The Voice: Constitutional Alteration Bill Third Reading

Jacinta speech on the Third Reading of the Voice Constitutional Amendment Bill on 19 June, 2023.


Today this parliament will pass the legislation to give Australians their say on Labor's Voice.

As I travel around the country I'm constantly asked questions by the people of Australia wanting to understand the Voice, wanting to know how it will work and wanting to know what tangible difference it will make.

These are reasonable questions that deserve answers. On Friday night and into the early hours of Saturday morning, Senator Cash, Senator Liddle, myself and others put those questions to the government. It came as no surprise that they couldn't answer them. To answer one, the minister would point to Labor's design principles as explanation for how the Voice would work. To answer another, the minister would dodge questions by saying all specifics would be up to the parliament.

But it can't be both.

This government is simultaneously claiming its design principles are the detail Australians are asking for while also confirming that nothing can be guaranteed until after the referendum.

Labor's Voice has received criticism from across the spectrum that the proposed wording is 'flawed' and 'risky', with some warning it will open a legal can of worms. Some of this country's top legal experts can't agree on how the constitutional change may be interpreted. What we do know is that the wording of this proposal gives Labor's Voice a near unlimited scope.

When one constitutional law professor warned the Voice may have input on matters 'from submarines to parking tickets', his concerns were mocked in this parliament. The Prime Minister may mock these concerns, but the reality is he cannot guarantee that the Voice won't have input on these matters.

The Prime Minister wants us to blindly trust him to sign his blank cheque and allow his risky proposal to be enshrined forever in the Constitution when he cannot guarantee anything. Labor showed us on Friday night that they cannot define what matters relate specifically to Indigenous Australians that don't affect non-Indigenous Australians. They showed us that they could not say what makes Indigenous Australians different to other Australians.

When asked if Aboriginal or Torres Strait Islander people are Australians, one Labor minister even had to confer with his advisers and he still couldn't give an answer.

While all of this is important, I ask Australians to look at the root of this proposal and ask themselves if they truly believe that this is the answer. Will an extra layer of bureaucracy and red tape do anything more to help Indigenous Australians? Will a Canberra body of academics and experts do anything more to close the gap? Will a body made for one group of Australians to the exclusion of all others bring us closer together?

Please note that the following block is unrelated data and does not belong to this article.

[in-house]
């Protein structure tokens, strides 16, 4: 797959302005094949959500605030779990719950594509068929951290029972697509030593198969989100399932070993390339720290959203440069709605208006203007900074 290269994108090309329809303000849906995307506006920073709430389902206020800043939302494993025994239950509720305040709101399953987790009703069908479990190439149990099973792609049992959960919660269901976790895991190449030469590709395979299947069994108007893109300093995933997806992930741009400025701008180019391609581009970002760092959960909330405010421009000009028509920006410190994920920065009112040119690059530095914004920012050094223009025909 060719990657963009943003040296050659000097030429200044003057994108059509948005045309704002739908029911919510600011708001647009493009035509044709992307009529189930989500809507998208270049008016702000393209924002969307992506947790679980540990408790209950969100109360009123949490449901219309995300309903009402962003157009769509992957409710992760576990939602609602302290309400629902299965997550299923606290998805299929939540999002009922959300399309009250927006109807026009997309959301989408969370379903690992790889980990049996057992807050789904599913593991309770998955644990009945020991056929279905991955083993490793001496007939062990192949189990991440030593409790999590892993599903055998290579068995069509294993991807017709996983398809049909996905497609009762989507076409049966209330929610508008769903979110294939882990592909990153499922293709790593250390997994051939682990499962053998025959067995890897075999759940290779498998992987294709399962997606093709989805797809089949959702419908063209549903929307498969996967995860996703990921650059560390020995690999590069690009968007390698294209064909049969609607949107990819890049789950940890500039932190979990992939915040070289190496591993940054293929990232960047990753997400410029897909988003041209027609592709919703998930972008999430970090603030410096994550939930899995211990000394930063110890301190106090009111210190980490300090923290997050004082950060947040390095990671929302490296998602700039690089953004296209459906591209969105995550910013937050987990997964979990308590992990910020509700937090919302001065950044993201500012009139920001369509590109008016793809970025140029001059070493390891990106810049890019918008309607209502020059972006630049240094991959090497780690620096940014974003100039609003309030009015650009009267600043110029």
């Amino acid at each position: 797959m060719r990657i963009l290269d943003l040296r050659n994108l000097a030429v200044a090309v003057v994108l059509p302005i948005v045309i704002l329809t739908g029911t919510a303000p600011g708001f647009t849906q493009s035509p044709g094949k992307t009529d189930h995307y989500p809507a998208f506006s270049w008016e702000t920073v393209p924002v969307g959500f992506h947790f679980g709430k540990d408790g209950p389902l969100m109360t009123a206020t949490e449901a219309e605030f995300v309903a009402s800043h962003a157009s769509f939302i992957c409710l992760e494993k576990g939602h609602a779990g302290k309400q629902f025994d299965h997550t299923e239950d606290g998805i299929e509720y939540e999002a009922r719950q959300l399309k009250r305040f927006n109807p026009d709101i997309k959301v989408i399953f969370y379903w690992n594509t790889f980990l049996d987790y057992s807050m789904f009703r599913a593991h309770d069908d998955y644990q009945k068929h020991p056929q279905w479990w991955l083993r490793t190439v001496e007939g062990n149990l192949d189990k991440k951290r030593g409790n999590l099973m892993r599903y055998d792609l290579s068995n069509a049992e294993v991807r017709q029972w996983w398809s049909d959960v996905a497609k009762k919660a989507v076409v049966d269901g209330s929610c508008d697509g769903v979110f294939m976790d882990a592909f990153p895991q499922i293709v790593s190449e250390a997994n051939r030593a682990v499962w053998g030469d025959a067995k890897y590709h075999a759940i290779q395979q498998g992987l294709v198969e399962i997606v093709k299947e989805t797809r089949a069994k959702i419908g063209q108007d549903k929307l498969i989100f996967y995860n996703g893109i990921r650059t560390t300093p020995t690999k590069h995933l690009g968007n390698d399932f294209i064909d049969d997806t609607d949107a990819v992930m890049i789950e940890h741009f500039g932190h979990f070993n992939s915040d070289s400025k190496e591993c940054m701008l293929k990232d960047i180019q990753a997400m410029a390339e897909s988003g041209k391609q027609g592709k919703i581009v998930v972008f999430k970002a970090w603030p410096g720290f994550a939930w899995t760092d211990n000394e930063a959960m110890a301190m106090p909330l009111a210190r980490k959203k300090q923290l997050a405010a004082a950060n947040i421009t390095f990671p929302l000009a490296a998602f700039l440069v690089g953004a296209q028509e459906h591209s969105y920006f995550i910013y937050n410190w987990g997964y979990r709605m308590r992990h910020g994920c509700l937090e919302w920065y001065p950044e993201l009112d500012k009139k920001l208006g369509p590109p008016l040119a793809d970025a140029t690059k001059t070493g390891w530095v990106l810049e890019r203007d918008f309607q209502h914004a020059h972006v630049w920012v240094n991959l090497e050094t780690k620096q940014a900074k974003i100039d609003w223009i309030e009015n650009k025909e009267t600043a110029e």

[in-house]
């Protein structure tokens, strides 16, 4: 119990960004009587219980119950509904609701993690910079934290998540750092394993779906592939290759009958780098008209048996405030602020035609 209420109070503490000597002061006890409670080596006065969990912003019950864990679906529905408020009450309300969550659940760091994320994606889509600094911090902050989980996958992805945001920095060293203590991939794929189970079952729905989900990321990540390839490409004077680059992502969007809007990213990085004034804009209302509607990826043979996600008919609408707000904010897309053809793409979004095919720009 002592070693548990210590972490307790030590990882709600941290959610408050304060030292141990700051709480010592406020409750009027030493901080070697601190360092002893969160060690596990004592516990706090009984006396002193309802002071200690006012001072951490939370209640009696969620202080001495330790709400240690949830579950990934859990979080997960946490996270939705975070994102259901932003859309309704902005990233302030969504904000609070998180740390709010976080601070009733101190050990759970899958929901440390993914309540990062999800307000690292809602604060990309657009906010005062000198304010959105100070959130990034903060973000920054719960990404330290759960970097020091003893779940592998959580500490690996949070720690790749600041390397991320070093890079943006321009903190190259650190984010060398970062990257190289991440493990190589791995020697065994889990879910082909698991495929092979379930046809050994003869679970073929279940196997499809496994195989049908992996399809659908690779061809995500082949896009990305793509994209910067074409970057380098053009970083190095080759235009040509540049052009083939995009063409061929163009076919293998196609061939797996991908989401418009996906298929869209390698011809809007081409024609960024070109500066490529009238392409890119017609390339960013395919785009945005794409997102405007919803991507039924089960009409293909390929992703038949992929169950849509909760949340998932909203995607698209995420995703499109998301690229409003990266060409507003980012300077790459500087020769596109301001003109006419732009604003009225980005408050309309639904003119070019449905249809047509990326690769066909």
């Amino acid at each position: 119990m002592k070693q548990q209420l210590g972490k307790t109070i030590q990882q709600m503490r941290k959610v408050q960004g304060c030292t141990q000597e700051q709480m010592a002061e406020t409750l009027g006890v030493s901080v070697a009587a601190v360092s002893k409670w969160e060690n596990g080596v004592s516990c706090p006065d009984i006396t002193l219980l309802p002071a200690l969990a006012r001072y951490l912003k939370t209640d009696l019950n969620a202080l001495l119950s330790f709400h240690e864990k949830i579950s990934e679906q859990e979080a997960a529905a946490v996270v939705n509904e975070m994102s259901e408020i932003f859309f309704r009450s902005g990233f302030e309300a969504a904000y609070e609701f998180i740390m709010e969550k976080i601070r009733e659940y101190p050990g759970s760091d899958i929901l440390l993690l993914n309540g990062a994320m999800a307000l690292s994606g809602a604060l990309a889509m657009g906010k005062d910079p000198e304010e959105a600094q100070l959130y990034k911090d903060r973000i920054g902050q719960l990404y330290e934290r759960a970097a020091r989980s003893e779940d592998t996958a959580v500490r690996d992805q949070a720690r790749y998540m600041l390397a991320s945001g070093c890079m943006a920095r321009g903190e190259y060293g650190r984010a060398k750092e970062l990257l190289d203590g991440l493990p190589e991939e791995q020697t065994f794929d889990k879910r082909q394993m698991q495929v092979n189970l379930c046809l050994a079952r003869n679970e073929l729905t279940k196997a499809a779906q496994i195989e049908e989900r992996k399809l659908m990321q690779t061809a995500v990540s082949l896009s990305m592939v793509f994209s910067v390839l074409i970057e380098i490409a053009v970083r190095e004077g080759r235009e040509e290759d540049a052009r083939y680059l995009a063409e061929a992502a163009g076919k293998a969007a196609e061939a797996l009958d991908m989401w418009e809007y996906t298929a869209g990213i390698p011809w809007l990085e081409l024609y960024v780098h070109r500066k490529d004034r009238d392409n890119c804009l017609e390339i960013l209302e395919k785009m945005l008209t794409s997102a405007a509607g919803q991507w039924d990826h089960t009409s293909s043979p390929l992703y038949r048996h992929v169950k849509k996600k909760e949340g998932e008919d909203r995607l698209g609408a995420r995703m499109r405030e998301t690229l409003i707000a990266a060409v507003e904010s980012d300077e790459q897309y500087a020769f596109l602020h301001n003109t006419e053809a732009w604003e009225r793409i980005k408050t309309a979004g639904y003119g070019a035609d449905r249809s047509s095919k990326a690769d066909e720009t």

I understand Australians want to do everything they can to help Aboriginal and Torres Strait Islander people in need. I have seen this empathy and goodwill time and time again. But I also have seen it exploited, and I am seeing it exploited now.

The goodwill of many non-indigenous Australians is being exploited by those who seek to profit in money, clout or power off the real problems being faced by marginalised Australians. This is a dangerous and costly proposal.

It is legally risky and full of unknowns. It is exploitative. It is emotionally manipulative. But, worst of all, from the day Mr Albanese put his wording to the Australian people, the process of division was begun.

We are being divided.

We will be further divided throughout this campaign.

And, if the 'yes' vote is successful, we will be divided forever.

I want to see Australia move forward as one, not two divided; that's why I will be voting no.

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  • Lawrence Myers
    commented 2024-05-12 14:39:09 +1000
    This a remarkably clear explanation which should have convinced any Thinking Australian Elector that they should should have voted No in the Referendum…fortunately the No Vote won comfortably by some 60%-40% but the fact that 40% voted for it is a worrying sign that Australia has been breeding a significant number of people who are incapable of thinking for themselves…if they could think for themselves the number voting against the Bill should have been closer to 95%.